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From: TSS (
Subject: Alberta farm identified as home of 'mad cow'
Date: January 6, 2005 at 9:35 am PST

Alberta farm identified as home of 'mad cow' News Staff

A farm near Barrhead, Alberta, northwest of Edmonton, has been identified as the home of Canada's most recently identified 'mad cow'.

In an interview with the Edmonton Sun on Tuesday, farmer Allan Degner said he hopes that, by voluntarily identifying his sick cow, he has helped the fight against bovine spongiform encephalopathy, or BSE.

"I just hope that by doing what I did it's going to help the whole system," Degner told The Sun. "I hope they can find out more about it."

That prospect is consolation, he said, for the loss of the friendly dairy cow named Boss he bought back in 1999.

"She was actually like a family pet," he said, explaining that Boss was used to feed milk to steer calves he planned to sell. "It was cheaper than buying milk replacer."

But in December, Degner noticed Boss was having difficulty walking.

"She had milk fever last year too, so I just automatically thought she had milk fever," he told the paper, describing the udder infection a vet treated her for again just weeks ago.

When that didn't work, Boss was euthanized and sampled for testing.

At a news conference on Monday, the day after the Canadian Food Inspection Agency confirmed Boss was infected with BSE, officials praised Degner's decision to report his eight-year-old 'downer' animal.

"I'd like to commend the cattle owner who reported this animal," Agriculture Minister Andrew Mitchell said.

"Such responsible actions will only strengthen Canada's internationally respected reputation to the highest standards of food safety and animal health."

The infected cow did not pose a threat to Canada's meet supply, Mitchell added, or jeopardize the recent American decision to reopen its border to live Canadian cattle by March.

"Canada has been assured by the United States Department of Agriculture that this case will have no impact on the restoration of live cattle and broadened beef trade," Mitchell said.

The U.S. closed its border to Canadian beef 19 months ago, when a BSE-infected cow was discovered on a northwest Alberta farm. Canadian beef producers estimate their industry has lost more than $4 billion and 4,200 jobs since then.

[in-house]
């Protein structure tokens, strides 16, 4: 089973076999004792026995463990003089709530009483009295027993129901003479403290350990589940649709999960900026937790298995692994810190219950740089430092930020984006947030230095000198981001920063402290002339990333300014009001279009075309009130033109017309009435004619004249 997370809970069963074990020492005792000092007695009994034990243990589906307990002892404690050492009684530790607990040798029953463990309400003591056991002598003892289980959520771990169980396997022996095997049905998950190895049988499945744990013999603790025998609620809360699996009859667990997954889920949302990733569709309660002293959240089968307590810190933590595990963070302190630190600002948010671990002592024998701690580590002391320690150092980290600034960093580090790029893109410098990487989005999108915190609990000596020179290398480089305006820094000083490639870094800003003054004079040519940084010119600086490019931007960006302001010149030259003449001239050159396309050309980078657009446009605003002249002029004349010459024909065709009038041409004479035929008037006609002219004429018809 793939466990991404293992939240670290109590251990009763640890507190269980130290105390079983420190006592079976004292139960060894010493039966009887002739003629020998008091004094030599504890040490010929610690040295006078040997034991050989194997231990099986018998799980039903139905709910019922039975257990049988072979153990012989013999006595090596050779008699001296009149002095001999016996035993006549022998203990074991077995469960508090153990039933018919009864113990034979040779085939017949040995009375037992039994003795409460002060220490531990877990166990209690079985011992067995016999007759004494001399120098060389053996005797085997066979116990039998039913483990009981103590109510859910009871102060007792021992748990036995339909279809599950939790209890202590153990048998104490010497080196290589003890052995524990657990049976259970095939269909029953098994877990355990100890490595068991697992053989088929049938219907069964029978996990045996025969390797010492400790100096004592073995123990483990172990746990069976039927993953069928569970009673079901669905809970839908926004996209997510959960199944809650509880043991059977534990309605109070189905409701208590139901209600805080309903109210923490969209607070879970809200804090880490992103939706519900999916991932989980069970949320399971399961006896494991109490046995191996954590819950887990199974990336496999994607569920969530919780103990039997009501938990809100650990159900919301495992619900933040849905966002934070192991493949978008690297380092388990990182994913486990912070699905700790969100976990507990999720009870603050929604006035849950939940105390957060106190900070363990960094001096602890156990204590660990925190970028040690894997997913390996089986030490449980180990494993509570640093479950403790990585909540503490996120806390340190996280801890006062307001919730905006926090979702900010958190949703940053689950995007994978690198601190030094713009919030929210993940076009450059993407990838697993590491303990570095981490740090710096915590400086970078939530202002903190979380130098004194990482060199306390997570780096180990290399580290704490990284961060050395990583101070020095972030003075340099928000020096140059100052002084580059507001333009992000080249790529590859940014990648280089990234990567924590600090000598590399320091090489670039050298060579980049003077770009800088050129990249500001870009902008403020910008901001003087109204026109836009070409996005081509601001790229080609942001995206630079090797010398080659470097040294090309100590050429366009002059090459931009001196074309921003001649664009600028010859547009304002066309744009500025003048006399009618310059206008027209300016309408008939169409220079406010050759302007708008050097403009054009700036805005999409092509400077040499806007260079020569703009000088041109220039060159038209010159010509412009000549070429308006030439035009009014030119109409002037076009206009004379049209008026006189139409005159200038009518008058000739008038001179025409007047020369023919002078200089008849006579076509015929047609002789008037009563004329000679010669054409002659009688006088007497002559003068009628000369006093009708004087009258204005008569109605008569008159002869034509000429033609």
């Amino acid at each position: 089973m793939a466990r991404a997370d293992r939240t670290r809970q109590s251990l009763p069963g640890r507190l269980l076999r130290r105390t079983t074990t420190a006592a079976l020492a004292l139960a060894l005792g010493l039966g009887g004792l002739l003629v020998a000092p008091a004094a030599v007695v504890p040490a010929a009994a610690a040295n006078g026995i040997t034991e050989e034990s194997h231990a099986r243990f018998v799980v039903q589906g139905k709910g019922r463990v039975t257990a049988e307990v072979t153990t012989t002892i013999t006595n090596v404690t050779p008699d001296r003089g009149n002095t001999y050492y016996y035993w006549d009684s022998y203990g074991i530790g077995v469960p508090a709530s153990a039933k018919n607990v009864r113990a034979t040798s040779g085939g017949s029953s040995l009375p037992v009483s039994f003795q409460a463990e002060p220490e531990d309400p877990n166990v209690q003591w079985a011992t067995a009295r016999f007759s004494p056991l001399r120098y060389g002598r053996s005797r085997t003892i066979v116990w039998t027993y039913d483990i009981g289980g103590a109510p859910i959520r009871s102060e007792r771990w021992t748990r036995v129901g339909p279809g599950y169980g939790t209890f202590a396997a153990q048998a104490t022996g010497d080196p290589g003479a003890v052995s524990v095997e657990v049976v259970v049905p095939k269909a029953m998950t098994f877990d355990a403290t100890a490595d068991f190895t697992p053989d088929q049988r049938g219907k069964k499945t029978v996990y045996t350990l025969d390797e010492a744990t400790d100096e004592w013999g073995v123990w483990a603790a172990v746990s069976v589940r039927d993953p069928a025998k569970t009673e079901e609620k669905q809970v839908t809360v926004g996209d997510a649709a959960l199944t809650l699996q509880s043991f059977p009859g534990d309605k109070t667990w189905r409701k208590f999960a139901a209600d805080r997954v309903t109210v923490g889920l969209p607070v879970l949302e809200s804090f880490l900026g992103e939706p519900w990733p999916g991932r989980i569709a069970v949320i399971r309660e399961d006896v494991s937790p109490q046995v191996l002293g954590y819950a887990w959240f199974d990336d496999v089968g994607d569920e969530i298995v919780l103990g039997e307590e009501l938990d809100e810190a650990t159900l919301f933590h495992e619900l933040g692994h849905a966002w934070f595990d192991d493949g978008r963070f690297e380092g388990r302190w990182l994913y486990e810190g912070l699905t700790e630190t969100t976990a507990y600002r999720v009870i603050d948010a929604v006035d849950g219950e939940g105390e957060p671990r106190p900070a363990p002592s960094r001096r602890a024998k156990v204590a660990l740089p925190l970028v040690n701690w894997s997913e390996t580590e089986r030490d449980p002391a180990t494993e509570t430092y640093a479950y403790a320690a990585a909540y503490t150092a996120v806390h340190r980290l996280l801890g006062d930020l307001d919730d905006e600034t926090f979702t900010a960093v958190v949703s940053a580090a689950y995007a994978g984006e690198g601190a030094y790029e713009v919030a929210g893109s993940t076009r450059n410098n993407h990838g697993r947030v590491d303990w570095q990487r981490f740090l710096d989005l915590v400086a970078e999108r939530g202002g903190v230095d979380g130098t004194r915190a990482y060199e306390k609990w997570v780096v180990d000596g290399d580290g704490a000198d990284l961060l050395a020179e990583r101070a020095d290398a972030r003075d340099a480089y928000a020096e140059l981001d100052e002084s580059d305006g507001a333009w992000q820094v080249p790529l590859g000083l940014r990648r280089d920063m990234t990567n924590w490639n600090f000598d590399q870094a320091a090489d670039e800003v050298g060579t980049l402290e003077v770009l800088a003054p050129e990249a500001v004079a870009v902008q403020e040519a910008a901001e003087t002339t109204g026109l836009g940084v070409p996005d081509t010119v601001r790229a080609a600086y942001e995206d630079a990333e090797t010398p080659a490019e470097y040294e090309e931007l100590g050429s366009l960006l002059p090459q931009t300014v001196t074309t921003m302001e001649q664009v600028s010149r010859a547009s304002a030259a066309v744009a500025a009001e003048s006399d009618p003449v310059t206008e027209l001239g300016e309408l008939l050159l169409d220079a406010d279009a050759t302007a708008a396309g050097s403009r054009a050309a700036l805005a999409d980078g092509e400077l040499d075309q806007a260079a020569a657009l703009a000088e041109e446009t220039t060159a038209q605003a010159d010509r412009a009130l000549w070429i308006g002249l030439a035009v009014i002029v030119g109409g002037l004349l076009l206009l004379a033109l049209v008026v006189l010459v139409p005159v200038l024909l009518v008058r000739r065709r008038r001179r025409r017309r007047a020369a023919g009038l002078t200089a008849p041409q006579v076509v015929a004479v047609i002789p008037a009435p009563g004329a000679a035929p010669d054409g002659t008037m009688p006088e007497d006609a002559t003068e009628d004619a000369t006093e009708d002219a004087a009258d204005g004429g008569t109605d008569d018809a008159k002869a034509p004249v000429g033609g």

Commonly called mad cow disease, BSE is a degenerative disorder that affects the animal's central nervous system. It is believed that humans can contract a fatal equivalent, called new variant Creutzfeldt-Jakob disease, from eating an infected cow.

Rep. Kind Says USDA to Reconsider Canadian Beef Imports
Wisconsin Ag Connection - 01/05/2005

A second U.S. House member from Wisconsin went on record urging the USDA to reconsider fully reopening U.S. borders to live beef imports this spring from Canada. Congressman Ron Kind sent a letter to Agriculture Secretary Ann Veneman, stating that the decision to reopen the doors just after the Canadians announced another case of Mad Cow Disease might be premature.

"I believe the USDA's priority should be the welfare of U.S. farmers, ranchers and our consumers," Kind wrote. "Therefore, the decision to reopen the border should be based on science and not an arbitrary deadline set by extraneous political considerations."

The LaCrosse Democrat says the confidence in the safety of our beef industry by Americans, as well as our export countries, has been steadily rebuilt since December 2003 when a dairy cow in Washington State tested positive for BSE. And he says that fully reopening the Canadian border to live beef imports at the very time a second case of the fatal bovine ailment has been discovered would work contrary to this recovery.

Meanwhile, recent news that Canadian feed inspectors have found blood, bone fragments and other animal materials in 41 out of 70 samples of vegetable-based feed should give the U.S. further pause, Kind wrote.

"This study shows the United States must require greater feed ban enforcement by Canadian officials that matches our own compliance efforts before the border is opened," he said.

Earlier this week, Congressman Dave Obey called upon the USDA to delay the relaxation of restrictions on the importation of live cattle from Canada into the United States, saying the move 'will do nothing to inspire confidence among consumers of beef in the United States or indicate that USDA has the safety of the food supply and the health of Americans.'


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